Project Title: Determining the role of genetic variants linked to PIK3CA and metabolic regulators in breast cancer
Project Mentor: Amanda Toland – Cancer Biology and Genetics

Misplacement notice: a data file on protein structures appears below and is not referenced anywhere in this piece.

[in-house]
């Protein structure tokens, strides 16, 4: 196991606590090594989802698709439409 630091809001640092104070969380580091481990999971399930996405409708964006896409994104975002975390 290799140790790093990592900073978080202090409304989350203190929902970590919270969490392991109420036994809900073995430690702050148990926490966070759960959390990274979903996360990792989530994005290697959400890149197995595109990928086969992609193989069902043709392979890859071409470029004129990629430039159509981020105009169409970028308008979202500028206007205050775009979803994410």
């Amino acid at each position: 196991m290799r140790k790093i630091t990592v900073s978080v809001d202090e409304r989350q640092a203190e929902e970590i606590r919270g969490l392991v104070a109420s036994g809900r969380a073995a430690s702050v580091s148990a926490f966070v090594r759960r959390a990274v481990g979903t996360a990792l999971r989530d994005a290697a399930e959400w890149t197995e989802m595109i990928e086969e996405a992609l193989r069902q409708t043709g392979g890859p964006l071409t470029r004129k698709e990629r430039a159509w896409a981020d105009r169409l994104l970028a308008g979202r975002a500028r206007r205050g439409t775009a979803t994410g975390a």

The PI3K/AKT/mTOR pathway is central to cancer proliferation and has a wide range of effects including apoptosis, migration, and glucose metabolism in various cancer types. Breast cancer, in particular, has activation of this pathway through oncogenic mutations in the PIK3CA gene, informing potential treatments and therapies. A phenomenon connected to the PI3K pathway is the Warburg effect, a tendency for cancer cells to use glycolysis for energy, even under aerobic conditions. Within the well-described PI3K pathway, there is a lack of understanding regarding the changes in tumor metabolism caused by PIK3CA mutations, as well as potential effects of PIK3CA mutations when combined with other mediators in glycolysis. In preliminary work, I conducted an in silico search of a list of germline genetic variants associated with the PIK3CA mutation status in breast cancer for relevance to genes involved in glucose metabolism pathways. One gene identified was KDM8 (also known as JMJD5), which is 30kb from rs4493040, a single nucleotide variant (SNV) identified in our lab as associating with PIK3CA mutation status. Existing data shows that rs4493040 maps to a region with enhancer activity in breast cancer cell lines and mammary epithelial cells. KDM8 is a co-activator of HIF-1A, an inducible hypoxia regulator linked to expression of glycolytic genes. Similarly, PI3K is a significant regulator of HIF-1A through mTOR. Based on these studies, we hypothesize that the rs4493040 variant impacts KDM8/JMJD5 gene expression and subsequent HIF-1A activation. Additionally, we expect that KDM8 levels will act synergistically with PIK3CA mutations to enhance HIF-1A metabolism gene targets in glycolysis. Here, we aim to test the correlation and impact of effects of the rs4493040 variant on KDM8 expression through luciferase assays and chromatin immunoprecipitation (ChIP) studies. We hope to demonstrate a synergistic effect between the PI3K pathway and the KDM8 gene in vitro in existing MCF10A breast epithelial cells with and without CRISPR-induced PIK3CA mutations to test the association with the HIF-1A complex and expression of glycolytic genes. From the characterization of these mutations and pathway alterations, we hope to better understand tumor biology and metabolism to identify therapeutic targets for breast cancer treatment.